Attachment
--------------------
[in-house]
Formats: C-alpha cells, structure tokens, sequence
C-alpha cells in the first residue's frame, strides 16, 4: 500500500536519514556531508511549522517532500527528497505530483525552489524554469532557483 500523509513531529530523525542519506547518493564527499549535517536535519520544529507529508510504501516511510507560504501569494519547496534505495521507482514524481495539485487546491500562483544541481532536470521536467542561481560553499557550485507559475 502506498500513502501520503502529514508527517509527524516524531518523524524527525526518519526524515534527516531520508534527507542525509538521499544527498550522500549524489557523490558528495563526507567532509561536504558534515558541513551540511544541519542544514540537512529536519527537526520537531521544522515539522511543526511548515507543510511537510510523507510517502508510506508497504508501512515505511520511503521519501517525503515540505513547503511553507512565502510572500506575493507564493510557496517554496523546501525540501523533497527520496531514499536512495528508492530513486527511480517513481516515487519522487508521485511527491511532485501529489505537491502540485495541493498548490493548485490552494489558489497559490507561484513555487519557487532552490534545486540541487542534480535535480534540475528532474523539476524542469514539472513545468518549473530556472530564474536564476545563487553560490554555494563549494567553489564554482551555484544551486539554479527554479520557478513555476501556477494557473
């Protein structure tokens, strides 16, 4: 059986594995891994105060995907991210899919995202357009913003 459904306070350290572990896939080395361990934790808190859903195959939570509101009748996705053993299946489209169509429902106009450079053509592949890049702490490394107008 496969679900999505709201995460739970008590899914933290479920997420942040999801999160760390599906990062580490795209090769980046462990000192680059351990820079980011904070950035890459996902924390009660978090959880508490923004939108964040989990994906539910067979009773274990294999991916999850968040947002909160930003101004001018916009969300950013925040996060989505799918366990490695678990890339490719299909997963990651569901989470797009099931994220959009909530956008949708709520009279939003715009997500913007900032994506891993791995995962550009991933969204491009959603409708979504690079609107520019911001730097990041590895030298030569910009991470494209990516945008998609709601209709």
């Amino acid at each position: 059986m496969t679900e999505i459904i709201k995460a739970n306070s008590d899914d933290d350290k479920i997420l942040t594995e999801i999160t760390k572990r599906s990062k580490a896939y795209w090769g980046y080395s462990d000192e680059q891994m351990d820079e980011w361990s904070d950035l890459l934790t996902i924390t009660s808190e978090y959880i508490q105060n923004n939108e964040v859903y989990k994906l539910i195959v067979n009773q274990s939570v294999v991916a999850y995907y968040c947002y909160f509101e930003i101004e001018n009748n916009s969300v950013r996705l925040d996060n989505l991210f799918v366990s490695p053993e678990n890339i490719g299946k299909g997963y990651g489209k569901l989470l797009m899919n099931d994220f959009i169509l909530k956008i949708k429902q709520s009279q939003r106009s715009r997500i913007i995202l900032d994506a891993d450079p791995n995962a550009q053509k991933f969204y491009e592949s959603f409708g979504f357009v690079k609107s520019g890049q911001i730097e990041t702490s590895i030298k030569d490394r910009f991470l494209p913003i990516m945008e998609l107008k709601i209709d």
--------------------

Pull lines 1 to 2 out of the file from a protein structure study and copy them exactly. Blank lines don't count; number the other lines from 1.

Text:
[in-house]
Formats: C-alpha cells, structure tokens, sequence